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Nano freely available, premium evaporates

Nano freely available, premium evaporates
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First Published: Fri, Apr 30 2010. 12 28 AM IST

Supply eases: A Nano on display in a New Delhi showroom. Though bookings are closed officially, a new car is not that difficult to get. Ramesh Pathania / Mint
Supply eases: A Nano on display in a New Delhi showroom. Though bookings are closed officially, a new car is not that difficult to get. Ramesh Pathania / Mint
Updated: Fri, Apr 30 2010. 12 28 AM IST
New Delhi: Bookings for the TataNano may be closed officially, but it is not that tough to get hold of the world’s cheapest car. The Nano is not only readily available with dealerships holding unsold stocks, it even hit the used car market around three months ago and can be bought there at an even lower price.
The new car does not carry any premium and one can get a one-month-old Nano in near mint condition at a 15% discount.
Supply eases: A Nano on display in a New Delhi showroom. Though bookings are closed officially, a new car is not that difficult to get. Ramesh Pathania / Mint
“There have been a few Nanos that we have procured from customers and then sold in the last few months,” said Rajeev Dubey, president (HR, after market and corporate services), automobile maker Mahindra and Mahindra Ltd, which also has a used-car business.
“There is no premium on a used Nano right now. Just a few days back, we sold an almost brand new car in Delhi for around Rs1.25 lakh for the variant that costs around Rs1.45 lakh in the showroom.”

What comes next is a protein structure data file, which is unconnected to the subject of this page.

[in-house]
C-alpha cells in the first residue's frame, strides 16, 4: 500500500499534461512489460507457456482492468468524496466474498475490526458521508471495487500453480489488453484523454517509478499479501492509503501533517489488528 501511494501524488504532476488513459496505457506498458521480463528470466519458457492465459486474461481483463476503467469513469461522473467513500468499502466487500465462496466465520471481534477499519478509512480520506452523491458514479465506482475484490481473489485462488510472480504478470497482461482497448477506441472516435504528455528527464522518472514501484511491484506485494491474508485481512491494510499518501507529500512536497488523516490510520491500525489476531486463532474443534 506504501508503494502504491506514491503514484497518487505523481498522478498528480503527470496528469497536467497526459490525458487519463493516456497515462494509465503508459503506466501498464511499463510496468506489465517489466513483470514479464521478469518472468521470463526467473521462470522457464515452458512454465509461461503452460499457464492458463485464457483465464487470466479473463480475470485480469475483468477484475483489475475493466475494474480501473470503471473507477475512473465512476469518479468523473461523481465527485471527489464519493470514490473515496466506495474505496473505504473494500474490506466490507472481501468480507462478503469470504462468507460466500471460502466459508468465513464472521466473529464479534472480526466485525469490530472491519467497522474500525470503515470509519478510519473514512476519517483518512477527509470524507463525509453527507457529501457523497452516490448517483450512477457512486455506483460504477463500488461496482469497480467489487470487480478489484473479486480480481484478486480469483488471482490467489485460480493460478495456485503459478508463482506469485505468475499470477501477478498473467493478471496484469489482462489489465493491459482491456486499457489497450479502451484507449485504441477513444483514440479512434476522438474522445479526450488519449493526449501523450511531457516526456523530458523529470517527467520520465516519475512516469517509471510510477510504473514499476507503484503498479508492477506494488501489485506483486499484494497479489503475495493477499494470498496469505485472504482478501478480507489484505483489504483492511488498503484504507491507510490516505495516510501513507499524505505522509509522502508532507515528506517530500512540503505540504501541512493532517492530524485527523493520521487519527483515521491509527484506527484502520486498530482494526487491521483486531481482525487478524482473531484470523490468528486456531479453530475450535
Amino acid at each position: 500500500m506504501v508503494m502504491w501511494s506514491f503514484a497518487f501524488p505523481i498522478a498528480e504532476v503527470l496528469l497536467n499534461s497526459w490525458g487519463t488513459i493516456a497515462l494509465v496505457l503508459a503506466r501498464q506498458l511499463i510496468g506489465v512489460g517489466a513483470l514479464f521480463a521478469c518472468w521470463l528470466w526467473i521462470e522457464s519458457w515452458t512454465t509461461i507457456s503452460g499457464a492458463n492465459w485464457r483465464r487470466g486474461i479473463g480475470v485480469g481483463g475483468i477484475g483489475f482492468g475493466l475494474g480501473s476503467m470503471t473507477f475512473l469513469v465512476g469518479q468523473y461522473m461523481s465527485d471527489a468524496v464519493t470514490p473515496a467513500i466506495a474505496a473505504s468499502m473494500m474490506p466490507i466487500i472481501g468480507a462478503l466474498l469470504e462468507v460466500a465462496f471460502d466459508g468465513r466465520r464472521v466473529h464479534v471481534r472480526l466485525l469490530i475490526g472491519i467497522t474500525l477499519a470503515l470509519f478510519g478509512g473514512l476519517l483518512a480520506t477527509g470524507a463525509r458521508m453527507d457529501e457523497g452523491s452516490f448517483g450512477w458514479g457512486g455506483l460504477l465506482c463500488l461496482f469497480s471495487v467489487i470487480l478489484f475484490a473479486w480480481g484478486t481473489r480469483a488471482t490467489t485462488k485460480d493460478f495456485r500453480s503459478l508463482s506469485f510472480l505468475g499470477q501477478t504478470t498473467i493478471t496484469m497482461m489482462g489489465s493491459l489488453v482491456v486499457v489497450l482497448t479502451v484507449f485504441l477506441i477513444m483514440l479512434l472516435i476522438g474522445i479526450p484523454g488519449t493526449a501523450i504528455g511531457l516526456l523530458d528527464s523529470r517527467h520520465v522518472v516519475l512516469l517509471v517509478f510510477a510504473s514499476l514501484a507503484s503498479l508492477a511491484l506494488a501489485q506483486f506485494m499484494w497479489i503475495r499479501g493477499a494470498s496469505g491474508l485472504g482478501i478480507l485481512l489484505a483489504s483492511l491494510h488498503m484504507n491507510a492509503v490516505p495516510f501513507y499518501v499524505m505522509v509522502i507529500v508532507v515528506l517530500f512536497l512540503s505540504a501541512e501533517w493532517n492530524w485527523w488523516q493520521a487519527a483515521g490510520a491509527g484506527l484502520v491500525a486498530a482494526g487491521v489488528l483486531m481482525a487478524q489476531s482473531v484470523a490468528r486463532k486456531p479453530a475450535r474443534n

Usually, the price in the used car market goes up when there is a demand-supply mismatch for a brand new car. Toyota Motor Corp.’s best selling Fortuner, for example, carried a premium of up to Rs50,000 in some cities in the first two months of its launch as there was a waiting list for the vehicle. The Maruti 800 carried a premium for most of its first five years in the 1980s.
“We have not bought or sold any Nano yet but around two months back we were offered two of them in Hyderabad,” said Jagdish Khattar, who runs Carnation Auto, an independent services, spare parts and used car firm. “We did not buy the cars as we did not have an idea at what price it needed to be bought.”
Tata’s own used car subsidiary, Tata Motors Assured, has also sold three used Nanos so far. “We sold the cars over a period of time, which were bought at the same price that the customer bought it for, and sold at the same price as well,” said Debasis Ray, spokesperson for Tata Motors. “Nobody made any money during the process.”
A random check at Tata Motors dealerships revealed that a new Nano is also not that difficult to get.
“The bookings of the Nano are closed but if you are willing to become the co-owner of a new car, then you can get it in two days,” said a sales executive at one of the dealerships. Full transfer of the car takes place in 30 days and costs Rs3,200. “Customers had booked in bulk on speculation of a premium but now do not want to take the vehicle and instead have asked us to sell the cars at the same price at which they were bought.”
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First Published: Fri, Apr 30 2010. 12 28 AM IST